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The NCAA Board of Governors’ Recommendations For NIL Rules Are Nothing But A Political Ploy

Mark Emmert's paintbrushApril 30, 2020
Derek Helling

The NCAA’s Board of Governors made a public appeal to the Congress of the United States of America on Wednesday, April 29. It was veiled as a recommendation of guidelines for its three levels to form rules regarding how athletes at member institutions can receive compensation from third parties for the usage of their images, likenesses and names without negatively affecting their eligibility to play their sports. Even the most cursory review of the Board’s report reveals that veiling to be of the thinnest quality, however.

The NCAA and its members, through the BOG, scream out in desperation for Congress to grant it immunity against federal antitrust laws. The document gives all the impression of a frantic call coming from a sinking ship. The recommendations therein on NIL rules come off as a child who has misbehaved again but her/his parent(s) have yet to discover the transgression. He/she is hurriedly trying to perform household chores to butter the parent up to soften the blow when the hammer inevitably falls.

Over the 31 pages of the report, the Board works out how the members of the NCAA’s three divisions can feign giving economic justice to athlete-workers while still unilaterally dictating the terms of the capital-labor relationship. It’s a crucial capitulation if the NCAA’s plea to Congress is to be heard.

The element most pivotal to the plan is oversight of endorsement and sponsor deals between athletes and third parties. The report argues such oversight is necessary to prevent third-party payments becoming nothing more than a funnel for member institutions to pay athletes for their labor. The concern is that such relationships will be recruitment and transfer enticements. Moreover, the concern is that members with more resources will use those to their advantage.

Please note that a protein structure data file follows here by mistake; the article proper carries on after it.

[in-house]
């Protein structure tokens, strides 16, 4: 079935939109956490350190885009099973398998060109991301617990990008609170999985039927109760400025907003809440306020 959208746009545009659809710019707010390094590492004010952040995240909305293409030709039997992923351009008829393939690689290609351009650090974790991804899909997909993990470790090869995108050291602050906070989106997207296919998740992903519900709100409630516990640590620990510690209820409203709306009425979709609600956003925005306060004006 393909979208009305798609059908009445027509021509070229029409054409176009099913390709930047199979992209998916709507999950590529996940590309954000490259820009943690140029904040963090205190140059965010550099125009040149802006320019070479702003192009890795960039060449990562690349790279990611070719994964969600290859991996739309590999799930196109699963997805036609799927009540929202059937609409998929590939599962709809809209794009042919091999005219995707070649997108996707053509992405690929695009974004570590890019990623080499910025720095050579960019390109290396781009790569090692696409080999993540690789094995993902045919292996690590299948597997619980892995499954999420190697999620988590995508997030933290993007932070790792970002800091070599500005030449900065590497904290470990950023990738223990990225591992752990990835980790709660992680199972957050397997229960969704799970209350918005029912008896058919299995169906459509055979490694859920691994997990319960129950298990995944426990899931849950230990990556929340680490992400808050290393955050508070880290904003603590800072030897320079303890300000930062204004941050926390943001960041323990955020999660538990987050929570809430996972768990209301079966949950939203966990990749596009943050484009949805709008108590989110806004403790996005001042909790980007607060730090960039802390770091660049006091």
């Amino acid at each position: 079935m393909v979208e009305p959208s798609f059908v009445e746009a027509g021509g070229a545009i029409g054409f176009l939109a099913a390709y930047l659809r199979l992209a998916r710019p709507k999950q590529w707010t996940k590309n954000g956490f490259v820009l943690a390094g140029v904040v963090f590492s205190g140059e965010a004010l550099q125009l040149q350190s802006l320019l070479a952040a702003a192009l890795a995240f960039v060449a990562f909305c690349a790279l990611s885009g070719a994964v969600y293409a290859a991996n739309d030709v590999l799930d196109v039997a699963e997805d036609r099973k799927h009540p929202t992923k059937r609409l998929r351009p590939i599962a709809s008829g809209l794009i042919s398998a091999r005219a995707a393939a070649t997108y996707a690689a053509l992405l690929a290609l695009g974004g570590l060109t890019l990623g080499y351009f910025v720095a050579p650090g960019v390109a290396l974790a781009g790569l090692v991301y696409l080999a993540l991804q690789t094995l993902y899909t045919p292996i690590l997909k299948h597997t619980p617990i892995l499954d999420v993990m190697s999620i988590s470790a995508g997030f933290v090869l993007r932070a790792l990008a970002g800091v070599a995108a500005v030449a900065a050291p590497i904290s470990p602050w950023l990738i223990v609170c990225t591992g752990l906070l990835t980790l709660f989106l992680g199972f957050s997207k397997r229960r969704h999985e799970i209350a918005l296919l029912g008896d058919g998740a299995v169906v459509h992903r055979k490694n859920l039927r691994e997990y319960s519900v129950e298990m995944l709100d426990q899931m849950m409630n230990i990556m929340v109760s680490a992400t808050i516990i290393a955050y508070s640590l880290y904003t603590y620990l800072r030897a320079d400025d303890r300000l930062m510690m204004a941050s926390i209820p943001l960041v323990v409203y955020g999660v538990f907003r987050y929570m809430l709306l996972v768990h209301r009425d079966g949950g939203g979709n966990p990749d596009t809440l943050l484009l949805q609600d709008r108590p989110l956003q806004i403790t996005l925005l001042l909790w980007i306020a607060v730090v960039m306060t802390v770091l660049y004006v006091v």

Restraining the free market that non-athlete students at the same institutions enjoy for athletes is bullshit of the rankest putrescence. The truth is that there are NCAA-sanctioned recruiting and transfer enticements ongoing that the NCAA has taken little if any action to reign in. Facilities and ever-escalating compensation for coaches are two great examples of this. In reality, the NCAA and its members don’t have an issue with the most wealthy among them having a competitive advantage over those less well-off. Those parties only have an issue with any of that wealth going into the hands of the people most responsible for producing it.

The report is understandably mum on who should provide the oversight. That’s because the NCAA and athletic conferences legally cannot do so. Such an action might be a violation of Article I of the Sherman Act, which, by the way, a federal court has already found NCAA by-laws in violation of on two separate occasions. That’s the big reason why the NCAA and its members are begging Congress for an exemption with all the veracity of Chris Crocker demanding we leave Britney alone.

This hesitancy is seen again in a section of the report where the Board recommends that divisions make a rule to exclude athletic apparel and shoe endorsements from those companies that athletes can partner with. The language makes it quite clear that the Board is leaving the decision on that up to the member institutions, however.

To accurately demonstrate what the NCAA and its members fear, suppose at least one of the divisions does enact such a rule. Also, suppose the NCAA takes on the role of oversight in these matters. Then further assume an athlete has an apparel company interested in an endorsement deal with an athlete who plays in that division. He/she could easily file suit against the NCAA, arguing it is harming her/his commercial agency and unlawfully restricting trade. The NCAA’s defense against such a claim would be as weak as its arguments in its appeal of Alston v. NCAA.